This year’s Global Risks report, released at the World Economic Forum in Davos, Switzerland, predicted that the key ‘black swan’ risks – those that are most difficult to predict – will be driven by technology. Cyber attacks in particular were predicted to rise in frequency and impact this year.
That’s hardly surprising when they are already so numerous. In the UK, 2.5 million computer-related criminal offences were reported in the 12 months leading up to June 2015.
While technological crises have yet to significantly impact economies in a systemic way, the risk is still growing. According to the Global Risk Report, business leaders identified cyber attack as the top business risk in no fewer than eight countries, including the US, Japan, Germany, Switzerland and Singapore.
Key motivators behind these attacks include financial gain, espionage and political propaganda. In addition to the potential damage to brand integrity from loss of data or blackmail, the range and sophistication of attacks has placed cyber security high on the agenda for businesses and government.
With little global governance and patchy collaboration between countries, criminal entities have enthusiastically exploited technology. Knowing that penalties can be low and evading capture relatively easy, criminals are targeting tech for personal and financial gain.
ISIL is a key example of this new age threat, where technology is used for communication through secure bespoke networks, and as a weapon – for example the hack on Tsinghua University in China.
The World Economic Forum suggests we stand on the brink of a technological revolution that will fundamentally change the way we live, work and interact with one another.
This ‘Fourth Industrial Revolution’ is characterised by a fusion of technologies that are blurring the line between physical, digital and biological spheres.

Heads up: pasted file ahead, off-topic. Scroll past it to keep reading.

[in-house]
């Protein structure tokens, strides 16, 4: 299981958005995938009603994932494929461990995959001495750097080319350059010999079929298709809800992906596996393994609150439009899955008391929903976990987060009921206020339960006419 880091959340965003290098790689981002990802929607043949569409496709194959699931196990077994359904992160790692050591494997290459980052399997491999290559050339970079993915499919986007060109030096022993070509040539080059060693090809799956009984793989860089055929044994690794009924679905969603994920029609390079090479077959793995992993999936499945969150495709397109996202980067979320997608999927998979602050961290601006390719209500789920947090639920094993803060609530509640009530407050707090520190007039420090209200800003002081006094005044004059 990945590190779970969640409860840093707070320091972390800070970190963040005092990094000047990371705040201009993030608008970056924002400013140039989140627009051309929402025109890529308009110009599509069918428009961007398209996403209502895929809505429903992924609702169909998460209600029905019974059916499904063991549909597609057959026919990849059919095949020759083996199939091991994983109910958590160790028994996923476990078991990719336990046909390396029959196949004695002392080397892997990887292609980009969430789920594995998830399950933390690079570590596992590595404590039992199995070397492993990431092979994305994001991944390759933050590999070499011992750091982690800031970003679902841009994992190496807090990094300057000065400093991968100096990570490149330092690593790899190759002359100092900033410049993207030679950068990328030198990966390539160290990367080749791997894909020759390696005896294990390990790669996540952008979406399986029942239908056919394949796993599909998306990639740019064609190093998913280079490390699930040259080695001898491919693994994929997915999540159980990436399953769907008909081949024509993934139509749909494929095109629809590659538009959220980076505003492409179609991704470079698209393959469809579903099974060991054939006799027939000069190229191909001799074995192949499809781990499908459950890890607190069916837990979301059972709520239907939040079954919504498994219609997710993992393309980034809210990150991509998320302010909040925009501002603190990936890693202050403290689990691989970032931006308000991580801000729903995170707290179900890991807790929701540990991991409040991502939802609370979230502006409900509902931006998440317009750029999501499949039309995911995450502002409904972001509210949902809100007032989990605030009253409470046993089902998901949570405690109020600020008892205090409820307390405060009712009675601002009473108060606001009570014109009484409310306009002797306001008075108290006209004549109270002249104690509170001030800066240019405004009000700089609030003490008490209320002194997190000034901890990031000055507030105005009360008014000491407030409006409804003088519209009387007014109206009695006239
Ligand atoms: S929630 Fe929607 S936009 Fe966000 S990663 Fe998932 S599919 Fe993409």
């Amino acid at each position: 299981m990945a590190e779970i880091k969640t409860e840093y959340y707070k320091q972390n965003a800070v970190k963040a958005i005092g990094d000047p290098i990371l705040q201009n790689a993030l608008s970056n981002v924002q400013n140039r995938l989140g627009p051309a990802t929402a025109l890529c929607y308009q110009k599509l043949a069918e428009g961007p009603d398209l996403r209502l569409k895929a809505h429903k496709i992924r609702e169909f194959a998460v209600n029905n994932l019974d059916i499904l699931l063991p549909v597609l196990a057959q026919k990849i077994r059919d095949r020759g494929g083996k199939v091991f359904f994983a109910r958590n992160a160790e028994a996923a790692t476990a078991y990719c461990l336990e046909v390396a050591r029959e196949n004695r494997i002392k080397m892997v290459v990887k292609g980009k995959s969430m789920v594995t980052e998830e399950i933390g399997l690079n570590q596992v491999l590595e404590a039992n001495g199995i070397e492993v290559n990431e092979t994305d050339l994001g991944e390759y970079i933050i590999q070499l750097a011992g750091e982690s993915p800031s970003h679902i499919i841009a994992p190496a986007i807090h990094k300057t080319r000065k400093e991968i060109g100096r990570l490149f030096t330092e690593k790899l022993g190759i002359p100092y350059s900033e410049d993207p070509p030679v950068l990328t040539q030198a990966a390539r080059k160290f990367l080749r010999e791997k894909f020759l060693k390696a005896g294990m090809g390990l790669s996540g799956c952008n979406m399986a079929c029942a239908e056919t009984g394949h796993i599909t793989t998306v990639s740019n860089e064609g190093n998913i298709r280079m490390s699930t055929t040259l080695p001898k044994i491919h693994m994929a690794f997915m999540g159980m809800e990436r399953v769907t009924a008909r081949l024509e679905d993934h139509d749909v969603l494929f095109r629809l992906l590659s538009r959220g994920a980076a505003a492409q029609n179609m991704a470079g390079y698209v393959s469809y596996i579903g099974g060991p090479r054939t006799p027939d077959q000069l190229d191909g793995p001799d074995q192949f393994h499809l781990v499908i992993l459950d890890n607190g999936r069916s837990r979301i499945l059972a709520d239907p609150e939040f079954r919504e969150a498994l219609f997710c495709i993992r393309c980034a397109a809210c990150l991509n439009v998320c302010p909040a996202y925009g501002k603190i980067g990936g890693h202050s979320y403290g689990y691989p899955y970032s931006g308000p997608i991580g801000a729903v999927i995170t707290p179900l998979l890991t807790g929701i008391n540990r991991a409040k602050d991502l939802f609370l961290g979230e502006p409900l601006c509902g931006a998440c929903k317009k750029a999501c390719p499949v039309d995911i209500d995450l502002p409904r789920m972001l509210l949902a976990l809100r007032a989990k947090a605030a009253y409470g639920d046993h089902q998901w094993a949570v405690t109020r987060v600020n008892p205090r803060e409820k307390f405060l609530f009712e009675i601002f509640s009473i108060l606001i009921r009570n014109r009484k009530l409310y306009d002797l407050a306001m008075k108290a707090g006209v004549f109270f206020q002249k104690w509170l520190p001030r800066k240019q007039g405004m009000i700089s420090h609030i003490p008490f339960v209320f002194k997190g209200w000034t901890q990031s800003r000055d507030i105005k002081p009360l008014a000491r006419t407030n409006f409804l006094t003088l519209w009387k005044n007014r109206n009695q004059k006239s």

In this context, humanity and technology will be increasingly intertwined – understanding how to protect ourselves from cybercrime and cyber attacks as individual countries, or indeed as individual companies, will no longer be enough.
A more holistic approach to cyber security will be needed to protect and make the most of our widely connected world.
>See also: The Security of Things: IoT and cybercrime
For example, with an increasingly mobile and connected workforce, keeping data secure becomes increasingly difficult. In the future, we could see sophisticated attacks that focus on a connected home appliance, but are designed to access the mobile device linked to it, leading to attacks on the corporate network of the device owner.
Our collective response will require more resources and the ‘People Factor’ should not be underestimated – sufficiently skilled security staff will be vital.
GCHQ has recognised this fact with the announcement of its Cyber Summer Schools scheme to train the next generation of security experts. In our increasingly connected world, security skills will be in high demand.
Sourced from Steve Bianciardi and Kevin Linsell, Adapt